This is yet another study to show us why the nature/nurture debate needs a radical re-think. Nutrition and genetics act together. People have been arguing about the roots of intelligence for at least a hundred years, and this research shows nature working via nurture to create better outcomes.

Around 90% of people carry the version of the gene that was associated with better IQ scores in breastfed children. We do not know if there are any ethnic differences in those numbers, but there may be.

And that seven point difference in IQ? It s not going to determine how well someone is going to do in life, but in school it might be enough to put the child in the top third of the class.

Birth Order, Social Order and Intelligence

For many decades, experts have disagreed about the impact of birth order on intellect, achievement and emotional and cognitive skills.

Some have claimed that first-born children get more undivided attention from their parents and so develop faster and become more cognitively competent.

Others have claimed that birth order might have an impact because of differences in the womb before birth. The idea was that with each subsequent pregnancy the mother produces higher and higher levels of antibodies that may attack the fetal brain.

Other researchers claim that the relationship between birth order and intelligence is false, having been biased by family size. Historically there has been a tendency couples with lower IQs to have more children than couples with higher IQs. But that is also hard to support: there are many cultures and religions in which high IQ couples have many children.

Three years ago, Dalton Conley, a sociologist from New York University and director of the Center for Advanced Social Science Research published a fascinating book, The Pecking Order, in which he used data from the U.S. Census, the General Social Census Survey conducted at the University of Chicago over the last thirty years, as well as a prospective study launched in 1968, at the University of Michigan. He came to the conclusion that siblings diverge widely in social status, wealth and education. We can all remember examples in the news: of a President with a drug using brother and a professor whose brother was a convict. There are scores of other cases like these.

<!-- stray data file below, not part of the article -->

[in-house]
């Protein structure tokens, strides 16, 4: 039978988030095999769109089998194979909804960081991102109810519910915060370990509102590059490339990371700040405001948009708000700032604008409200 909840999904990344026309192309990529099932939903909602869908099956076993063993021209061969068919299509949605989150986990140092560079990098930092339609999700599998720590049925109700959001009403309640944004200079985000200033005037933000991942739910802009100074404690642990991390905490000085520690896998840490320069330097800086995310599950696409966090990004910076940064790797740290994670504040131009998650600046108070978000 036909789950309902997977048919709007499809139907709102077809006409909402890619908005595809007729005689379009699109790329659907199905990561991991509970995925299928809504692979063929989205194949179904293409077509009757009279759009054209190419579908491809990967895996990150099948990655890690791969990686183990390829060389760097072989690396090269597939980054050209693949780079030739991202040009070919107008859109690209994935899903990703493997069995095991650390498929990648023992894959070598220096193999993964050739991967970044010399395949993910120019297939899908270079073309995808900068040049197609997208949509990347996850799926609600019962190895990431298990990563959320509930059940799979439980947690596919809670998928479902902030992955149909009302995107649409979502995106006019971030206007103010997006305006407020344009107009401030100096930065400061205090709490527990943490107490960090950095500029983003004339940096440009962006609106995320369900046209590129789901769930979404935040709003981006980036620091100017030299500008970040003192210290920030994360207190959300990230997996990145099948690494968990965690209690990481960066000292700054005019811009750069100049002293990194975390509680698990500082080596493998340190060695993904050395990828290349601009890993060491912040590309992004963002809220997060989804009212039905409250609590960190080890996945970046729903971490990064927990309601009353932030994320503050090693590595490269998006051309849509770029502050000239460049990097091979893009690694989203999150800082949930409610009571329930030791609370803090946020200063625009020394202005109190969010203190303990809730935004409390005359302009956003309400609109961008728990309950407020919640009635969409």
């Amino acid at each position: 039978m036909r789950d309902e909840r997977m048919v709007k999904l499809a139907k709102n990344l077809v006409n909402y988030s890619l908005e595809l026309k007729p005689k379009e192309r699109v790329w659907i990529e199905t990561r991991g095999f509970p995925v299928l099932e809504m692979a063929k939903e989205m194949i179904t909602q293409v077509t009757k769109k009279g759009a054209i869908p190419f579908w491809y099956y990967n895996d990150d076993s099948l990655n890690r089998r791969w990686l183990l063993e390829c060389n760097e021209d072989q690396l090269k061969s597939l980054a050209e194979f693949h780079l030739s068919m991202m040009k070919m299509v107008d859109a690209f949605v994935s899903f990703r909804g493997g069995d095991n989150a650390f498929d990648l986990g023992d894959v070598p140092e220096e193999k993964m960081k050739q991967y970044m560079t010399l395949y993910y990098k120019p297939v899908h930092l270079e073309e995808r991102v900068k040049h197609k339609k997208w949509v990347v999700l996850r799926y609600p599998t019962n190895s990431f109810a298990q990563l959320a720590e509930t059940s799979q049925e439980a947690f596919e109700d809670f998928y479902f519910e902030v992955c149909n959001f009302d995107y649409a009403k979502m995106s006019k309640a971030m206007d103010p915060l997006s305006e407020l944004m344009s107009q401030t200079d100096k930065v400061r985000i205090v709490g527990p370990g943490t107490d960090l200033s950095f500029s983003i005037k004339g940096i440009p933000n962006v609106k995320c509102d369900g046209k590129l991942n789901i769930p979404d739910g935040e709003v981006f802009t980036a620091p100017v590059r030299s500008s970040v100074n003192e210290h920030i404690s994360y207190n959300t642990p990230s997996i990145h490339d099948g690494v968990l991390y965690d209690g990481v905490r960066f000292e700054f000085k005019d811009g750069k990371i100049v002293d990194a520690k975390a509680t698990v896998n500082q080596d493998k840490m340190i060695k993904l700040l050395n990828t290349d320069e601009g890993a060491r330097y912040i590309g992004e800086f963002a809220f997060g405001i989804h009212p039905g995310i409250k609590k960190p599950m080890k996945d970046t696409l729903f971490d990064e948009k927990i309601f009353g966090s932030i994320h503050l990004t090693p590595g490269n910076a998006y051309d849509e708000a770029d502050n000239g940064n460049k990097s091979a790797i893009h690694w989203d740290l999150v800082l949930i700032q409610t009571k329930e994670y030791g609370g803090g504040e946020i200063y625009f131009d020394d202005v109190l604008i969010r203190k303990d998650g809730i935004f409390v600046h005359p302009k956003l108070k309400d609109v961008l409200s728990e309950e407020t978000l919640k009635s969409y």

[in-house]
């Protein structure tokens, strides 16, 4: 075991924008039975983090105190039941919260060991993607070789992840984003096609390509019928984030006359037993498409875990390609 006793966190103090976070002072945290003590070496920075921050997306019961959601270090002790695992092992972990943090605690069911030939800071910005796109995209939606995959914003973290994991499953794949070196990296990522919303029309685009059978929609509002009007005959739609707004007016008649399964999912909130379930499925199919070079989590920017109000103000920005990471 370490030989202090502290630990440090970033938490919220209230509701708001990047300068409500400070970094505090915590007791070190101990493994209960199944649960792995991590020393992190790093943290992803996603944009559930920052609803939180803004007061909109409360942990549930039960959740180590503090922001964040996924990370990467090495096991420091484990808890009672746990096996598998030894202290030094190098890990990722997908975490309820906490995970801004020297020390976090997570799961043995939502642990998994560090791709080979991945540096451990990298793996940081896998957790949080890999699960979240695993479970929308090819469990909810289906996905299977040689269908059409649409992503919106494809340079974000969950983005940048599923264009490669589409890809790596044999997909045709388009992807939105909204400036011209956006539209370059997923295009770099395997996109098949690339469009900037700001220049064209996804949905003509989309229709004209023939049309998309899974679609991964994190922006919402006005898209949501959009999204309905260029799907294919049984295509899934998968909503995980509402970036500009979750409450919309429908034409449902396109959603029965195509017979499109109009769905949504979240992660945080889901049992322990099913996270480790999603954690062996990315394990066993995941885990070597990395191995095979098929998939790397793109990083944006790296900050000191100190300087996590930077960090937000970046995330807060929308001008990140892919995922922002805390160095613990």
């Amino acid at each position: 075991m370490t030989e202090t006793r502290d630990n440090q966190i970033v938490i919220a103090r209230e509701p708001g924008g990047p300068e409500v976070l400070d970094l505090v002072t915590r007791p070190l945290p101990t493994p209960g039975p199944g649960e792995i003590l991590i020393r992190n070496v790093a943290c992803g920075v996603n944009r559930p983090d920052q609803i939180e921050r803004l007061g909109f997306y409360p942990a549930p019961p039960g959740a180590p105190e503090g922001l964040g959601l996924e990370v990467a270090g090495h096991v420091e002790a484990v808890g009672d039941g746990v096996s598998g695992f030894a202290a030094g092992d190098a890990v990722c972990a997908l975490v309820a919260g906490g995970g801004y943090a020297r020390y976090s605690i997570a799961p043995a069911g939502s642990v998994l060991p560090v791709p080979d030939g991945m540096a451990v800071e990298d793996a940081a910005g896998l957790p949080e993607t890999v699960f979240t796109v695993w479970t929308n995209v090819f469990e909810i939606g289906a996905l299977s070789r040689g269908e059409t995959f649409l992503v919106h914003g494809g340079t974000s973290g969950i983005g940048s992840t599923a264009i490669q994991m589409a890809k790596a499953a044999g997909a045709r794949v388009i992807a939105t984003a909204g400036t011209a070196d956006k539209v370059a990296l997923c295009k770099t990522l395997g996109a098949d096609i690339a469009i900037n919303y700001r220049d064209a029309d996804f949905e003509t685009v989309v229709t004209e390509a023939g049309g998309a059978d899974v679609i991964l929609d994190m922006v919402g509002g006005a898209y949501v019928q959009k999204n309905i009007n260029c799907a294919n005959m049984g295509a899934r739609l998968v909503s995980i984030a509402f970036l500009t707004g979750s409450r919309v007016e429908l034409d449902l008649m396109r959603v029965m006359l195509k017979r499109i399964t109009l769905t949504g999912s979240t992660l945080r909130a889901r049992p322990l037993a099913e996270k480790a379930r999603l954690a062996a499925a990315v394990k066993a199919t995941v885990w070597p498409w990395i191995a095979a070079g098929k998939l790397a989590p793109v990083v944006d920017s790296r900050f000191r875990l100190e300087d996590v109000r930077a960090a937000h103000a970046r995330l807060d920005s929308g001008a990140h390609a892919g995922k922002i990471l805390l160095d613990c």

In Dalton’s model, there are genetic, social and birth order reasons for these family inequalities. Most families establish a hierarchy that predicts a child’s success and role within a family. Where you are in that hierarchy is only partly determined by birth order. Dalton argued that what really matters is family size, parental time and attention, and how much of the family’s financial resources are available for the child. His research showed that no single factor could predict success or failure in life. That makes good sense, though when we look at family hierarchies there is likely a strong cultural and ethnic factor at play. In some cultures first-born boys still receive a great deal more favoritism than the other children.

Now a Norwegian team has reported in the journal Science that first born children and those who had lost older siblings and had thereby become the eldest, scored higher on standard tests of intelligence. The IQ difference that they found in their study groups was small but significant.

The link was found by Professor Petter Kristensen at the National Institute of Occupational Health in Oslo, and Tor Bjerkedal at the Norwegian Armed Forces Medical Service who looked at more than 250,000 male Norwegian conscripts.

What they found in this large all male group was that it is the son’s social position in a family rather than his biological position that counts toward his intelligence.

For example, if a man was born third but then lost an elder sibling in early childhood, he would normally be raised as if had been born second. And his IQ as an adult would tend to be close to that of “genuine” second-borns.

It is going to be interesting to see whether there is a similar effect in girls, since they tend to grow up more quickly than boys.

The fact that the death of an older sibling “moves the child up” the IQ rankings is against something going on in the womb.

There are several possible reasons for this effect. More mature children often tend to become a surrogate parent. And because he or she is still young they will tend to become very conscientious, mature and self-disciplined. You have probably seen or known of a child who had to do a lot of growing up very quickly after the death of, or abandonment by, a parent.

Another possibility is that a first-born gets smarter because he or she tutors the younger siblings.

A complicating factor in this research is when a child “moves up” because of the death of an older sibling, the shock of losing a child may lead the family to expend even more care and attention on the surviving children, particular those most likely to be able to take over if anything happens to the parents.

And the other point I something that I have discussed before. There are genes that predispose you to having a certain type and degree of intelligence. But social and environmental factors continue to have a powerful impact.